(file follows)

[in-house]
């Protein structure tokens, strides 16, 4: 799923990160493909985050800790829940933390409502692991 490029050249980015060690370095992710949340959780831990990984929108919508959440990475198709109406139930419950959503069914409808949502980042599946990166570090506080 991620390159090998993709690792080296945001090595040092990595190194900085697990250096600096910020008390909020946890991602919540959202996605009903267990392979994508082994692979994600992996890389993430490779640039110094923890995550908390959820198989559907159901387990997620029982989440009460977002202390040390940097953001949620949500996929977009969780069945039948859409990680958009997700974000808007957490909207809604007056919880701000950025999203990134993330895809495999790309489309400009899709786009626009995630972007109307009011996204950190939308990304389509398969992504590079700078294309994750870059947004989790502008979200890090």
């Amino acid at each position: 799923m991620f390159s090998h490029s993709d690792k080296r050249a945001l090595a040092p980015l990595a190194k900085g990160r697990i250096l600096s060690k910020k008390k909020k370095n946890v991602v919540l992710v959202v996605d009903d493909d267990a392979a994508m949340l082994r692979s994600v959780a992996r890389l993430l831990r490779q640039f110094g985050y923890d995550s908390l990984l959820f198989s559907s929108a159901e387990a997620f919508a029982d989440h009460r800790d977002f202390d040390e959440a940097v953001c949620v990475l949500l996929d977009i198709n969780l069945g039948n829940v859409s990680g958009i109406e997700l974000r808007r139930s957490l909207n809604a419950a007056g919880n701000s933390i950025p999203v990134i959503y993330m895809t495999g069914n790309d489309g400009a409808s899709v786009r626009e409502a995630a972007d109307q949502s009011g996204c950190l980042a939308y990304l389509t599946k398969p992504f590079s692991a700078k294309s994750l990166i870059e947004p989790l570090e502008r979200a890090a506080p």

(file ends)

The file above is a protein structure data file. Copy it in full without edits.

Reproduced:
[in-house]
């Protein structure tokens, strides 16, 4: 799923990160493909985050800790829940933390409502692991 490029050249980015060690370095992710949340959780831990990984929108919508959440990475198709109406139930419950959503069914409808949502980042599946990166570090506080 991620390159090998993709690792080296945001090595040092990595190194900085697990250096600096910020008390909020946890991602919540959202996605009903267990392979994508082994692979994600992996890389993430490779640039110094923890995550908390959820198989559907159901387990997620029982989440009460977002202390040390940097953001949620949500996929977009969780069945039948859409990680958009997700974000808007957490909207809604007056919880701000950025999203990134993330895809495999790309489309400009899709786009626009995630972007109307009011996204950190939308990304389509398969992504590079700078294309994750870059947004989790502008979200890090």
């Amino acid at each position: 799923m991620f390159s090998h490029s993709d690792k080296r050249a945001l090595a040092p980015l990595a190194k900085g990160r697990i250096l600096s060690k910020k008390k909020k370095n946890v991602v919540l992710v959202v996605d009903d493909d267990a392979a994508m949340l082994r692979s994600v959780a992996r890389l993430l831990r490779q640039f110094g985050y923890d995550s908390l990984l959820f198989s559907s929108a159901e387990a997620f919508a029982d989440h009460r800790d977002f202390d040390e959440a940097v953001c949620v990475l949500l996929d977009i198709n969780l069945g039948n829940v859409s990680g958009i109406e997700l974000r808007r139930s957490l909207n809604a419950a007056g919880n701000s933390i950025p999203v990134i959503y993330m895809t495999g069914n790309d489309g400009a409808s899709v786009r626009e409502a995630a972007d109307q949502s009011g996204c950190l980042a939308y990304l389509t599946k398969p992504f590079s692991a700078k294309s994750l990166i870059e947004p989790l570090e502008r979200a890090a506080p």